We knew we needed coffee and lots of it (60 pounds minimum) to keep our hard working crew sharp and awake during long shoot days. We wanted it to be good and local, too. Erica Anderson, our wonderful prod supervisor/2nd AD, wrote to area coffee roasters asking for donations or a bulk discount. Rock City Roasters in downtown Rockland came through with more than flying colors. Though in the middle of a move, Yvonne and her crew helped us out with an initial donation of 20 pounds of their delicious North Beach Espresso, ground for our industrial size percolators. And today, we picked up another 20 pound donation.
The shop at 252 Main St in Rockland is adorable and very worth a visit. Thank you Yvonne and Rock City Roasters!
July 20, 2011 2 Comments
So I think I was a “filmmaker” for about four hours, describing to someone the specs of this project, and when I finished was immediately asked, “So, what’s next?”
While it’s easy (and in many ways, advisable) to get completely consumed with the current project, the film industry is always interested in the next thing. So, sometimes in in spite of ourselves, we are all thinking ahead to what comes after this, for the film, for us personally, and also for filmmaking in Maine.
We have two members of our core crew who are Maine locals: Cole Christine, our 2nd AC also doubling as DIT, and Alli Birney, who around here just goes by “Sound.” Cole grew up in nearby Damariscotta, and is a recent graduate of the Maine Media Workshops. He has been cutting his teeth on a lot of small local projects, and is incredibly hard-working, capable, focused, and also fun. (We are slowly discovering all of his many other talents: piano, guitar, drums, beat-boxing, singing, visual effects in film, the list goes on and on!)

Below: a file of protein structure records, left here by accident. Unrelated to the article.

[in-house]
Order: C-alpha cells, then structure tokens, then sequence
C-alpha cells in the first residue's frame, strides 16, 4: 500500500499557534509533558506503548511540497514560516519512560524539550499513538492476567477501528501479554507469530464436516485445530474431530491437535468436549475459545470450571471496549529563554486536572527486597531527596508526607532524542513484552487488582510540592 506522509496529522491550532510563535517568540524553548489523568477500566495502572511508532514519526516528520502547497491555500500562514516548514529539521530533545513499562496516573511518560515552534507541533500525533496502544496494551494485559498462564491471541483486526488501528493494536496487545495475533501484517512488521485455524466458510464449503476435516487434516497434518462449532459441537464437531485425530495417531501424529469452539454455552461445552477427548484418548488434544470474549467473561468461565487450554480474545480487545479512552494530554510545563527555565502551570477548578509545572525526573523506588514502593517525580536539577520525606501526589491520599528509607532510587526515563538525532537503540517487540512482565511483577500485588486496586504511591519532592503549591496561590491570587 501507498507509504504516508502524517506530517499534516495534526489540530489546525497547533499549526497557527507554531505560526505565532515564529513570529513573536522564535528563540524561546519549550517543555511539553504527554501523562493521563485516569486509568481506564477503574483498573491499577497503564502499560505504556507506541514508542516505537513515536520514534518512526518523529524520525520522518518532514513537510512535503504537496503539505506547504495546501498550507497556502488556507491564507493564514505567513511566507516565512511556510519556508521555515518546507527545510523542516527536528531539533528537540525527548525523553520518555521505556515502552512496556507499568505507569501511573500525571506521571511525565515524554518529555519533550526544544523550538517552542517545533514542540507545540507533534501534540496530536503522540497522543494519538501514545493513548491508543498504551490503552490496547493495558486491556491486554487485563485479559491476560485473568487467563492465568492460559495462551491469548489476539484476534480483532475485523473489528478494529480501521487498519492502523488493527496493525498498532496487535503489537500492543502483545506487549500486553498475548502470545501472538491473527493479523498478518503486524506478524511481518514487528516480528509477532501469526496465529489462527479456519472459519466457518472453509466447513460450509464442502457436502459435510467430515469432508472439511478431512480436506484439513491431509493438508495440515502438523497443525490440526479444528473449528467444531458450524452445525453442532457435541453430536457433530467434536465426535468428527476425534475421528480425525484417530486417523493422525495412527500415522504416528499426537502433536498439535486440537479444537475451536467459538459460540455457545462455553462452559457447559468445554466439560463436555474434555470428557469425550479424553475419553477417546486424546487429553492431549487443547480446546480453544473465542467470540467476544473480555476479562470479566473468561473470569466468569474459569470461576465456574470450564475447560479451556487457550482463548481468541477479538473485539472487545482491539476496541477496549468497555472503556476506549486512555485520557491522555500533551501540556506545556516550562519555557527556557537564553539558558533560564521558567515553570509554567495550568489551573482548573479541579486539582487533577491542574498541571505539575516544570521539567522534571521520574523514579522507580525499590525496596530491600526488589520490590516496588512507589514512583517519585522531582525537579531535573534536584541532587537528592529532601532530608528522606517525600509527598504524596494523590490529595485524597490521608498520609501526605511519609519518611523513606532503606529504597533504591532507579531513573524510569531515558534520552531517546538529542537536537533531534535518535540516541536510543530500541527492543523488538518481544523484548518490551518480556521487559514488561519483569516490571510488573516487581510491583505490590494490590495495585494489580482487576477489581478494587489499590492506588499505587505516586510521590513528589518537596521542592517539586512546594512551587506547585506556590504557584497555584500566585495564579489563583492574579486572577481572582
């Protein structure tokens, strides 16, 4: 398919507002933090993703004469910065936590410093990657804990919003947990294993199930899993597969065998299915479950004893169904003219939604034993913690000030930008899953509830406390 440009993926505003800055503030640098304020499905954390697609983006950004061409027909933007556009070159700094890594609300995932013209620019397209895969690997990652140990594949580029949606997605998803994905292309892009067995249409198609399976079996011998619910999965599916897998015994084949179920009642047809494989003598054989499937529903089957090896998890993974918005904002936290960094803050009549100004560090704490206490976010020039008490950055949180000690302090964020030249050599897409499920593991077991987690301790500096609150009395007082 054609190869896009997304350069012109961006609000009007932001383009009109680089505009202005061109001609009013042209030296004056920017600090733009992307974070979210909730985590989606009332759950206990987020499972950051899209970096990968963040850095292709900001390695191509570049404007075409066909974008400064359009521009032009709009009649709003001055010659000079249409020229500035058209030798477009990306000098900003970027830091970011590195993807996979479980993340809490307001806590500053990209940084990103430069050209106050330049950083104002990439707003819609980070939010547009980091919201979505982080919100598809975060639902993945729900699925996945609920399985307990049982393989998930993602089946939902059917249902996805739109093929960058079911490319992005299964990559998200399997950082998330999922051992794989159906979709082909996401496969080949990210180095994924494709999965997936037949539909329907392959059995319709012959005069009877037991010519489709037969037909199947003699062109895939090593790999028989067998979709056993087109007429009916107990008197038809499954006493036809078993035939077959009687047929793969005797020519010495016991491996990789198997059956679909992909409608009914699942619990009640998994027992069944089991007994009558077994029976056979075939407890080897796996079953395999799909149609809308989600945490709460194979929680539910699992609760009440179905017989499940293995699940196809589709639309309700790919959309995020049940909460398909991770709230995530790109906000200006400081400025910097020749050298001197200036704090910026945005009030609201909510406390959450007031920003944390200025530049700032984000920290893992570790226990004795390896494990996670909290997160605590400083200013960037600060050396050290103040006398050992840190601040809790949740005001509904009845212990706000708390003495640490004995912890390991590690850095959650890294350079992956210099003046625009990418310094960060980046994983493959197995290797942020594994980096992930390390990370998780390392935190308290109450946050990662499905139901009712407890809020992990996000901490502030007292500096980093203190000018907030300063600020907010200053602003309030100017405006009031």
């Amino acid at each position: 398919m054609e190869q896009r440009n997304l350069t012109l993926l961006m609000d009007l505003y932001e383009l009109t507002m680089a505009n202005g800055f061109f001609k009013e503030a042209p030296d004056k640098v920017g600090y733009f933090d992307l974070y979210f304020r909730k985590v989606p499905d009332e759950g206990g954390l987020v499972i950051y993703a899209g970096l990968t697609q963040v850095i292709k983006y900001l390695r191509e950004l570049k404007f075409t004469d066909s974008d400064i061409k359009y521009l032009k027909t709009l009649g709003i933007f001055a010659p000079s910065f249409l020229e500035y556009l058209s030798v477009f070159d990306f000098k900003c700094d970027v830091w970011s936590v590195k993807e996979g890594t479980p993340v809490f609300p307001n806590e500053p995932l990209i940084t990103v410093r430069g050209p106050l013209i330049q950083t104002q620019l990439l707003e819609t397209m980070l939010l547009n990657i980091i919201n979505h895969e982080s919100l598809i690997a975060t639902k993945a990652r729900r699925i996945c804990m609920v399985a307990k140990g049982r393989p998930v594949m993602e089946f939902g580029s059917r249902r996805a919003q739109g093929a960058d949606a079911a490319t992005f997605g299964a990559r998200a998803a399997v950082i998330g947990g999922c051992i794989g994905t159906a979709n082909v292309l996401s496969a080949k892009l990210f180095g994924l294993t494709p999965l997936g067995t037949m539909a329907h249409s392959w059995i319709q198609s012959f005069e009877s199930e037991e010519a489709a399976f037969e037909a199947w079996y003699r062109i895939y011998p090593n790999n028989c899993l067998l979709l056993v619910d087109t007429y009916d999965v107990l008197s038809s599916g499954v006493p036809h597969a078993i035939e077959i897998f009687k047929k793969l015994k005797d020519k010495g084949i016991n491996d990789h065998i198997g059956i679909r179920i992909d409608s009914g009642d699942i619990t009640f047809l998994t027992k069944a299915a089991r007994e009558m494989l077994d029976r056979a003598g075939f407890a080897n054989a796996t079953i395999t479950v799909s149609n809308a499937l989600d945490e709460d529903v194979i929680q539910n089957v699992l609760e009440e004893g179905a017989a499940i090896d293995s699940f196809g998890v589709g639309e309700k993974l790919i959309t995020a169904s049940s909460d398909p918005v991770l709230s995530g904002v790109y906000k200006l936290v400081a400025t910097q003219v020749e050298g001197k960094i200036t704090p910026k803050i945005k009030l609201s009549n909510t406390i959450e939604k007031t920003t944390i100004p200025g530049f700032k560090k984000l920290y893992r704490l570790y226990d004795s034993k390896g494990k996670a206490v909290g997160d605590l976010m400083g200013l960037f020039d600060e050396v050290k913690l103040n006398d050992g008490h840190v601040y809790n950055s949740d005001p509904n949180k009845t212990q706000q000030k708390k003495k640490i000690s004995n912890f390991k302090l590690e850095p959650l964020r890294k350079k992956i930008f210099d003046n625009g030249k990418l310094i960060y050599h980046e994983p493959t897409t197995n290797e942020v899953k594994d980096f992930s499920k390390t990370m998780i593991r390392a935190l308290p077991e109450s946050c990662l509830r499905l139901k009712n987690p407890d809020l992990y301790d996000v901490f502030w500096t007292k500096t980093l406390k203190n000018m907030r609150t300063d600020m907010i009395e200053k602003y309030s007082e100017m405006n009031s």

Alli is tough as any sound person we’ve met. She can be a one-woman show (mixing, boom operating all at once – see photo!), and is also incredibly hardworking, making sure she let’s us know when sound is being compromised. Ignoring the sound person is a crucial misstep in many low-budget films, and she keeps us on task. Even though she’s a recent Portland transplant, Alli would love to be able to work full time in sound – a passion and profession she shares with her husband Colin – in Maine, but there’s not quite enough work to sustain them.
We are thinking ahead to the future for them and also for filmmaking in Maine. Cole and Alli are the perfect examples of the kind of young people Maine cannot afford to keep losing to jobs out-of-state, where better incentives attract film-makers. These two are young and have long and illustrious careers ahead of them – that much is clear – but exactly where those careers will take place remains to be seen.
Yesterday, after we wrapped our fourth overnight shoot in a row, we stepped out into a spectacular Maine summer day and decided to all go swimming together in Megunticook lake (thanks to even further generosity of Cuzzy, who after opening his bar to us for three days of shooting then opened his home to a gang of eager swimmers). It was heaven. I know that Cole and Alli would love not to leave this idyllic place, and in the best case scenario, would have the opportunity to ascend in their careers in the place they would most like to call home.
We’ve also had the incredible help of many of the high school students that are currently enrolled in or passing through Jack Churchill’s film program at Camden Hills High. These kids talk with excitement and passion about film-making; they show up to set and work hard with excitement to learn at each step. Maine Media Workshops provides the opportunity for continuing education in film and media, but then what?